The Germans eventually responded by further separating Belgium from the towns with an electrified portion of their infamous Dodendraad (‘Wire of Death’). Baarle-Nassau/Baarle-Hertog gave the Germans further headaches during World War II when they tried and failed to enact a measure to enforce Dutch customs and exchange laws on both sides of the border. Memorials and informational markers for both conflicts can be found in various locations. The most elaborate one focuses on the Dodendraad.

Cover your tracks
A former railway line between Tilburg and Turnhout passes through the community and now serves as a 30 kilometre-long bicycle and walking path. The border once cut through one of the stations and a portion of it can still be found on the route. There’s other signs of its history to be found along the way in addition to plenty of nature.

Catch a smuggler
‘Catch the Smuggler’ is a chase game inspired by the television series Jachtseizoen. It will put you and your colleagues into the shoes of a group of cops determined to, as you may have already guessed, catch a smuggler. This involves tracking them via an interactive map on your favourite mobile devices, but watch out. The smuggler can fight back with signal jammers and other tricks.

Where to eat
If you’re heading out for a walk or a bike trek, you may want to stop at Het Smokkelbroodje for sub sandwiches that are served on fresh Belgian baguettes baked on site that you can ‘smuggle’ back across the border. It’s a popular spot among everybody from tourists to local construction workers, and the wait can be long during lunchtime on weekdays. They also have soups and full meals available for takeaway.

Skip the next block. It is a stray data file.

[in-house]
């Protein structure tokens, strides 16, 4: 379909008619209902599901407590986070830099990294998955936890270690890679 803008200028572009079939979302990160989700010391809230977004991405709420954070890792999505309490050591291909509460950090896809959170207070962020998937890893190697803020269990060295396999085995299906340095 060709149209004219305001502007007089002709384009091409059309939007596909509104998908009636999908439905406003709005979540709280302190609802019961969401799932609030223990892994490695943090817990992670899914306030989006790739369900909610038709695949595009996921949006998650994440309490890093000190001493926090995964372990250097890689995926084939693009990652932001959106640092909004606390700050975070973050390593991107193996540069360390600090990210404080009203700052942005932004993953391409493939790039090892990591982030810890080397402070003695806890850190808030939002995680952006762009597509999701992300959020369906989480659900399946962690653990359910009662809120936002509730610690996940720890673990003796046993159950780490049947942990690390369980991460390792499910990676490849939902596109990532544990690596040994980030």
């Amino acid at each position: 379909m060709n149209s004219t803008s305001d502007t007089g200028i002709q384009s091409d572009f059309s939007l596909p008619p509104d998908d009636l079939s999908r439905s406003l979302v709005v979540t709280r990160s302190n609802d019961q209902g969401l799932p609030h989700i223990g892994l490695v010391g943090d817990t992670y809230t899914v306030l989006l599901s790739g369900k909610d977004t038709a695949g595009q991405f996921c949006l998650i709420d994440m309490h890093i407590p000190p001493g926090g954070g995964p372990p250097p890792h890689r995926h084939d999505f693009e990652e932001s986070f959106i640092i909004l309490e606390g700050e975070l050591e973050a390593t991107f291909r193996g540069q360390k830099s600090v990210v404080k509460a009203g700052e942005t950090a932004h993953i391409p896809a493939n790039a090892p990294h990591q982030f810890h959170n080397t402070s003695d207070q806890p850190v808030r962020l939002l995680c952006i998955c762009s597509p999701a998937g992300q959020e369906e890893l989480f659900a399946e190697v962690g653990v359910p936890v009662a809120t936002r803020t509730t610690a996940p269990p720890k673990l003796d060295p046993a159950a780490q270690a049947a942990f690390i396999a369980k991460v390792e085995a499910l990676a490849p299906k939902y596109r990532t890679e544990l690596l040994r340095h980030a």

Ijssalon D’n Italjaan is a great place to take the kids for ice cream or linger over a cup of coffee. They have a large menu and the dining area features a row of vintage ice cream carts. De Lantaern is a good choice for dinner if you enjoy hearty comfort food and lengthy Belgian beer menus. For more of a bistro experience, aim for La Frontière. Wokwonderland, housed inside a former train station/bowling alley/pudding factory, will sate your appetite for Asian dishes.

Brouwerij De Dochter van de Korenaar. Photo: Brandon Hartley

Brouwerij De Dochter van de Korenaar is where to head for a craft beer (or two or three…) They have a tasting room with a limited snack menu, a bottle shop, and a terrace that’s often patrolled by a true bierhond. The brewery’s lovable Labrador is known to roam around in search of cuddles or will happily plop down beside your table. At the time of this writing, opening hours are limited so be sure to check their website beforehand.

Where to stay
Den Engel is a small hotel dating back to 1894 with a terrace that has a border running right through it. Schaluinenhoeve is a more rustic lodge on the outskirts with a swimming pond and a hunting room that’s been converted into a library/cafe/lounge. There are a multitude of short-stay chalets and cottages available as well.

‘The Emergency Home’ is one of the more dramatic options. It was originally constructed as a temporary home for a family after their farm was ransacked and burned to the ground by the Nazis during World War II. It was fully renovated in 2018 and the adjacent field is frequented by a friendly group of goats who live on the property.

Photo: Brandon Hartley

Anything else
At least a few things are still being smuggled across the border down there. One district on the Belgian side of the community seems almost entirely devoted to small shops that sell fireworks year-round. There’s so many of them that the streets literally reek of sulphur.